All London taxis to be zero-emissions capable from 2018

Published 17 January 2014

Mayor of London, Boris Johnson, has announced that all new London taxis will need to be zero-emissions capable from January 1 2018, in a bid to improve air quality in the capital. These taxis will be required to operate in zero emissions mode in areas where pollution is at its worst.

Zero emissions capable doesn’t mean the vehicles must be pure EVs – though they can be. The requirements mean vehicles can also be plug-in hybrids or range-extended EVs, capable of operating on traditional diesel or petrol when outside of the low emission areas, and running on batteries when required.

The news was confirmed by Boris Johnson at an event in London at which several companies previewed their plans to produce vehicles to fit the requirements. Frazer-Nash, Nissan, Karsan, London Taxi Company and Mercedes-Benz were present. As well as being zero-emissions capable, the vehicles under development will all need to meet the traditional London taxi requirements, including a tight turning circle of 8m and wheelchair access.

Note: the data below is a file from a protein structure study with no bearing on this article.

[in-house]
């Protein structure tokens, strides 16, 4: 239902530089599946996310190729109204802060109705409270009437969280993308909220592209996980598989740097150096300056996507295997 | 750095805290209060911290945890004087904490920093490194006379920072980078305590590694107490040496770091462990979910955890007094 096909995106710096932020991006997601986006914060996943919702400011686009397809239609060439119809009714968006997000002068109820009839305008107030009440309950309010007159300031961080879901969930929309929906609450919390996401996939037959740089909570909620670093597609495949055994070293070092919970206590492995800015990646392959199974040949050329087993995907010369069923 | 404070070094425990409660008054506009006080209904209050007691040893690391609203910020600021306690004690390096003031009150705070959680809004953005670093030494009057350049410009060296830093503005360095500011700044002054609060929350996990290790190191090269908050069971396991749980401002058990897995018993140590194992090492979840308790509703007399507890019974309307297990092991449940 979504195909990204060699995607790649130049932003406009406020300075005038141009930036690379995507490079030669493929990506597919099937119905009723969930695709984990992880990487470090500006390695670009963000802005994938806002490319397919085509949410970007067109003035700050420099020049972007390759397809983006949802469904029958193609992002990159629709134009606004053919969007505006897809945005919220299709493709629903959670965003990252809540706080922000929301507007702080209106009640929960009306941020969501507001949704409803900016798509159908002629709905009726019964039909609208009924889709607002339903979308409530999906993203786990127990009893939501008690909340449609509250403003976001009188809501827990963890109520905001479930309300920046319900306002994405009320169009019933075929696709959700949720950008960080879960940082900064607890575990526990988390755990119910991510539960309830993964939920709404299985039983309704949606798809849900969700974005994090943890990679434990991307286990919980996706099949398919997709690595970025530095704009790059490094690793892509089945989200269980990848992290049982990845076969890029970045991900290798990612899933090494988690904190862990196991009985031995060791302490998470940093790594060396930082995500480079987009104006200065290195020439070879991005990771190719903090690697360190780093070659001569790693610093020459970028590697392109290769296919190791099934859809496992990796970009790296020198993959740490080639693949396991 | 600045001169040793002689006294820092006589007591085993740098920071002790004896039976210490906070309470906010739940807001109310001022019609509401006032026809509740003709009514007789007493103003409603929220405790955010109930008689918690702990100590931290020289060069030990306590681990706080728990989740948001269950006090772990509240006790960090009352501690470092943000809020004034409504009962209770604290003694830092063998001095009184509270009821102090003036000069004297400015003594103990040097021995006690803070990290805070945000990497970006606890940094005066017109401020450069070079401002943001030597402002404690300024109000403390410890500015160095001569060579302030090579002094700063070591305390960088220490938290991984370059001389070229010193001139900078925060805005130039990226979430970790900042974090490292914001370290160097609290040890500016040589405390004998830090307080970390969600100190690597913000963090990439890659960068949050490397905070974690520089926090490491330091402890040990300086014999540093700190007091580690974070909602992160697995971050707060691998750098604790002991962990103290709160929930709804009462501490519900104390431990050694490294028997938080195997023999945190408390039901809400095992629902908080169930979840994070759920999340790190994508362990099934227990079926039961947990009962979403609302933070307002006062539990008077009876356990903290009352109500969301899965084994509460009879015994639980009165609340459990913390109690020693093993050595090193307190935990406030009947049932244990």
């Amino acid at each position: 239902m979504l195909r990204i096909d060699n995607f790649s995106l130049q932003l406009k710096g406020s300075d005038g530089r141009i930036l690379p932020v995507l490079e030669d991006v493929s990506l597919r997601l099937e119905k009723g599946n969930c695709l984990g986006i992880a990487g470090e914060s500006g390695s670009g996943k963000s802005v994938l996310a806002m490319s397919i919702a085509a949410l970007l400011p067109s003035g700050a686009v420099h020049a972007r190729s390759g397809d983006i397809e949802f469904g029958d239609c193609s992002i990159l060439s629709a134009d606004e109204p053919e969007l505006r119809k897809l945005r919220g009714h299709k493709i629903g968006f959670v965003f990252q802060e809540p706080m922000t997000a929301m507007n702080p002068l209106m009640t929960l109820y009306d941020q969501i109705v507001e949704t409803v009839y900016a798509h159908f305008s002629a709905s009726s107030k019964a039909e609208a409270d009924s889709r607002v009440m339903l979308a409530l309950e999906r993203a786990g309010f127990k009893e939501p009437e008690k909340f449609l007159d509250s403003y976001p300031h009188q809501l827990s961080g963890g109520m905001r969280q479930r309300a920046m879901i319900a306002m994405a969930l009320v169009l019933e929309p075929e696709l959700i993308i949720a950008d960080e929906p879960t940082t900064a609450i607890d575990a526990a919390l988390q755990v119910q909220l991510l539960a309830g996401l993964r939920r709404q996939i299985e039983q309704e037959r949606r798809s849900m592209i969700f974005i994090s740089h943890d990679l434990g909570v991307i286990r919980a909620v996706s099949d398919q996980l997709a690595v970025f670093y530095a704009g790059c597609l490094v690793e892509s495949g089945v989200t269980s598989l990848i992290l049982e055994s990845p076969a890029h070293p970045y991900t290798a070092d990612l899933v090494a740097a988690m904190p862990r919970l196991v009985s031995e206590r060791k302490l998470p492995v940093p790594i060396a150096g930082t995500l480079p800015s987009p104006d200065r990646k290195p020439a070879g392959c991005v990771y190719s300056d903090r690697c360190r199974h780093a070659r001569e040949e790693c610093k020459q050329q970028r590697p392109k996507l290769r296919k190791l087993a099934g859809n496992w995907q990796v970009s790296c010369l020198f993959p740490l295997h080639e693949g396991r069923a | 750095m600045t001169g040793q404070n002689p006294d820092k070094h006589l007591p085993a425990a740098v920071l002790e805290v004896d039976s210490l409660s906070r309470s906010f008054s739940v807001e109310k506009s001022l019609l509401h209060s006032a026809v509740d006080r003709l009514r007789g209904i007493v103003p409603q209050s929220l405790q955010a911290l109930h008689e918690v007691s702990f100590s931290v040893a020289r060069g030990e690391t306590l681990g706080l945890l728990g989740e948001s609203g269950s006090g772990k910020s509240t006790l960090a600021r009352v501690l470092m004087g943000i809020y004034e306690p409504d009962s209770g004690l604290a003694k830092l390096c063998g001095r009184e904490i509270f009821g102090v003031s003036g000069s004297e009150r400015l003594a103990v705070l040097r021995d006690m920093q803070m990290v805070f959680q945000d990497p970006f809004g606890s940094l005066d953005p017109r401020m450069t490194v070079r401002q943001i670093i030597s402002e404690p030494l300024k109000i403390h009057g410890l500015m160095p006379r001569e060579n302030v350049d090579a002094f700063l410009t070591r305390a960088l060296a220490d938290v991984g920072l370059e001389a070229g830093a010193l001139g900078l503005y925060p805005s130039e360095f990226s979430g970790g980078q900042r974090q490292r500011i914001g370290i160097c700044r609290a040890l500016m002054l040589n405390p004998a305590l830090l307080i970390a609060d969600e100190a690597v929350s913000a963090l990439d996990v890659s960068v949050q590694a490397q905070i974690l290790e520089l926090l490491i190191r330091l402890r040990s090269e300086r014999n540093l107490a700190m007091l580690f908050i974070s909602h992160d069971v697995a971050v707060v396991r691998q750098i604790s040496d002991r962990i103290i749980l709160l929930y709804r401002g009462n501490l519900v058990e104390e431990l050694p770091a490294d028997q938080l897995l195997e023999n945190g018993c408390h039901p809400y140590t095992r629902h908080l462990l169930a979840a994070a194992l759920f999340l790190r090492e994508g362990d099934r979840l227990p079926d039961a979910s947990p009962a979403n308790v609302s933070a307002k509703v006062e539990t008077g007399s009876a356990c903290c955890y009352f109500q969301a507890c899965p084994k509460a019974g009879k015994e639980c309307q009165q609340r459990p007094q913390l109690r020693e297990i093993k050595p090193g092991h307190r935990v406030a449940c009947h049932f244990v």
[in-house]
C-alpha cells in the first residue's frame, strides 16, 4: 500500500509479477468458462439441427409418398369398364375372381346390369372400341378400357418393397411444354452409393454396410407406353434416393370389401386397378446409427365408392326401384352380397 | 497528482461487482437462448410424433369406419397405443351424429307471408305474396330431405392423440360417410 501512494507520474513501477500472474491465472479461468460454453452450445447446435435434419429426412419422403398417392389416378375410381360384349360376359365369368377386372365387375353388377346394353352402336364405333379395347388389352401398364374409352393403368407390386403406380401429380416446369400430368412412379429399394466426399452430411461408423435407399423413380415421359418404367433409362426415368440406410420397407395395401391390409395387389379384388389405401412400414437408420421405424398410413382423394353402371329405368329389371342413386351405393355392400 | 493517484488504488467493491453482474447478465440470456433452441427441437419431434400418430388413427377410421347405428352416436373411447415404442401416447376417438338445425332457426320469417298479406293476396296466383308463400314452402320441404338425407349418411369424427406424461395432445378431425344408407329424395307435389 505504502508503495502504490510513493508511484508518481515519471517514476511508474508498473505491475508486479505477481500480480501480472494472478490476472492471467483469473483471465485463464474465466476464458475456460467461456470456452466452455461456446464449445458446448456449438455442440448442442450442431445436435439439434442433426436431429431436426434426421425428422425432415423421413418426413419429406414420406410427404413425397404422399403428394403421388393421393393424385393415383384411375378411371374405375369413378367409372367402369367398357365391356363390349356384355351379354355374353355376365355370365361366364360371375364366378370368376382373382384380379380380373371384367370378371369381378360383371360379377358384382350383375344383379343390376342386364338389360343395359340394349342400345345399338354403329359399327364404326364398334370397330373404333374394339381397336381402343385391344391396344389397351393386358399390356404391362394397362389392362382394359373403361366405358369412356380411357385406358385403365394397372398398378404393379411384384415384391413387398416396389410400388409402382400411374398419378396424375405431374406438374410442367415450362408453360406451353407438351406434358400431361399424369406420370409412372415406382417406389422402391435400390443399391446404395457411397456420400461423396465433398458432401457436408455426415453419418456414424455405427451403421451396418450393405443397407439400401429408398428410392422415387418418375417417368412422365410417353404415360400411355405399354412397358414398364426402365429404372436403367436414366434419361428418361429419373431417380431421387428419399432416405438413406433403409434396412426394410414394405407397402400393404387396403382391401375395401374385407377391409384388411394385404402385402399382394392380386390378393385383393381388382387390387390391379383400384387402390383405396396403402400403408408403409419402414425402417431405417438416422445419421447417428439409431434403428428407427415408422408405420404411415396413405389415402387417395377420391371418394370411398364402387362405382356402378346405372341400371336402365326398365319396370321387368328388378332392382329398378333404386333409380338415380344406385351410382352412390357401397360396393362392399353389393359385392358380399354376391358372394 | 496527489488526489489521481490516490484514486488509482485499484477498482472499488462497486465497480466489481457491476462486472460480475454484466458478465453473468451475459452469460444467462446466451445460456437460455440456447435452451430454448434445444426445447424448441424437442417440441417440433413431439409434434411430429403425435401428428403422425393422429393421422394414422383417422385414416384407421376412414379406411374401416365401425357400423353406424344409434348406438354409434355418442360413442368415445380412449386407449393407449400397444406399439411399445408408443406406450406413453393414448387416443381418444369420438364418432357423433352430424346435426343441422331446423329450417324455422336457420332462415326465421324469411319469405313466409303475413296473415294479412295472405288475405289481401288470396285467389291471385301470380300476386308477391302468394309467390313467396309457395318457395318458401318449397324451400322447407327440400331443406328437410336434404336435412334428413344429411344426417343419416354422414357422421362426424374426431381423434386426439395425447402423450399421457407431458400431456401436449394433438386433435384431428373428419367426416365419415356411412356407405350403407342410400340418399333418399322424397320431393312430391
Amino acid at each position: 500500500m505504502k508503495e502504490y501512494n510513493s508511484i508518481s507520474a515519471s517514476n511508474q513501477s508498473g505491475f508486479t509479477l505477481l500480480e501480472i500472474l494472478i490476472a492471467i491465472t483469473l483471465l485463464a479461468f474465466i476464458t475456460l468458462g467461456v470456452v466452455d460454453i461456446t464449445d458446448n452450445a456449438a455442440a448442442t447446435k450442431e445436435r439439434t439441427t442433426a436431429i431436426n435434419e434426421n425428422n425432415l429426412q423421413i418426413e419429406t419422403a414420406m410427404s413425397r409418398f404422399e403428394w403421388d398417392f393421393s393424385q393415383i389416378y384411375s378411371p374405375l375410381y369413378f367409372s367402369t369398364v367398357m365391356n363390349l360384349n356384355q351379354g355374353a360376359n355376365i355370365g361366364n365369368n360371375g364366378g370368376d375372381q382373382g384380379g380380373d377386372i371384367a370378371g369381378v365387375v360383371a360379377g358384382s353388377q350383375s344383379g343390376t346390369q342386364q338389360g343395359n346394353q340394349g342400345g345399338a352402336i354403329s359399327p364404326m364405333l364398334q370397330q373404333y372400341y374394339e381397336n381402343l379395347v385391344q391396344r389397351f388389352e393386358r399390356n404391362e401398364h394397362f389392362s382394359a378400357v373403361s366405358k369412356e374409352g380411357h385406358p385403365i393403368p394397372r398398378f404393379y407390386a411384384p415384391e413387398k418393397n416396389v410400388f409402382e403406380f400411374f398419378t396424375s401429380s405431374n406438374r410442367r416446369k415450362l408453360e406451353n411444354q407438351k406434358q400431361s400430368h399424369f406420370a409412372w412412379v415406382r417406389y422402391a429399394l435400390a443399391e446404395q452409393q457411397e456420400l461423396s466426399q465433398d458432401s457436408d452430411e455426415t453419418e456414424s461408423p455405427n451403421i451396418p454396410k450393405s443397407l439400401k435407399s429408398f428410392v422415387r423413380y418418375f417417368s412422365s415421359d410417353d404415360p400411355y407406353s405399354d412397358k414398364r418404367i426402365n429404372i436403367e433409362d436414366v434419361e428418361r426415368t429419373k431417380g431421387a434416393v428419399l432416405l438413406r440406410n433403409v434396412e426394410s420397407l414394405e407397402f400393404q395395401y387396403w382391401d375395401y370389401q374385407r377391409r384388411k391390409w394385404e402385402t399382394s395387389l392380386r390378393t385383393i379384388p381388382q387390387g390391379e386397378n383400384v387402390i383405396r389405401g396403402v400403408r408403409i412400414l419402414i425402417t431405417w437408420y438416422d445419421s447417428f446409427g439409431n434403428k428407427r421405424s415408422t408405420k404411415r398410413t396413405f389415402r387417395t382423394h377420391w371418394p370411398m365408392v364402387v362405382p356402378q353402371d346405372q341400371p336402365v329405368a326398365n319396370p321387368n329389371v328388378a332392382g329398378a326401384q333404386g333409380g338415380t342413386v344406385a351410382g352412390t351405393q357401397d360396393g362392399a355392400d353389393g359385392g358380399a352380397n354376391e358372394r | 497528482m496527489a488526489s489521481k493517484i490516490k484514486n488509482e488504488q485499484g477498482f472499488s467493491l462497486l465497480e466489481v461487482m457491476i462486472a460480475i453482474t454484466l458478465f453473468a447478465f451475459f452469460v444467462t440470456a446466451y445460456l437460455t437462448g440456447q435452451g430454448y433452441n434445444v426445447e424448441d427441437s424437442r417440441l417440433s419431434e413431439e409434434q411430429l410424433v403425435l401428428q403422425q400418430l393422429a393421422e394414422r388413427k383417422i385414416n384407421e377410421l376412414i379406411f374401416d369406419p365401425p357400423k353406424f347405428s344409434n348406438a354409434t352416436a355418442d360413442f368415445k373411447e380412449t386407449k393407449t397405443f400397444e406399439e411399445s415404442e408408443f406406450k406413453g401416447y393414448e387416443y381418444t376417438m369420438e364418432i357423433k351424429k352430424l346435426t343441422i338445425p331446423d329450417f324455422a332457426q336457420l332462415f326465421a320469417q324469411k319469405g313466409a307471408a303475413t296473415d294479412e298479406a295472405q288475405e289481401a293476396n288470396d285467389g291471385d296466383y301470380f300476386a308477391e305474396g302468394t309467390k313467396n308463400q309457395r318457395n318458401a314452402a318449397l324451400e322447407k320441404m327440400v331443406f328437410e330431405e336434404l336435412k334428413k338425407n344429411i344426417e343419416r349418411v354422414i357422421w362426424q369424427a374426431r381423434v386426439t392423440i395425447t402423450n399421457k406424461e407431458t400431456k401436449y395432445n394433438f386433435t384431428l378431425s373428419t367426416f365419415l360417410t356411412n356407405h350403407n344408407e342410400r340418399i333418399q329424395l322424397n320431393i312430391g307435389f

Mayor of London, Boris Johnson said: "The London taxi is iconic in so many ways – not least in terms of its eye-catching looks and the way it is piloted by wily experts who know the capital like the back of their hand.  To date its one Achilles heel, particularly of older models, has been the pollution generated by chugging diesel engines. 

“As part of my mission to improve our air quality and drive innovation, I’m making a firm pledge to Londoners that from 2018 all taxis presented for licensing should be zero emission capable.  The cleaner, greener vehicles I’ve seen today are proof that the evolution of the great London cab is well and truly underway.”


dibble    on 20 January 2014

Probably the best technology for London taxis would be Toyota's Hybrid synergy drive. Fully automatic and durable, with pure electric drive capability, it would be far cheaper and far more practical than pure electric or plug in. Local emissions of nitrogen dioxide and particulates would be much lower than the equivalent diesel.

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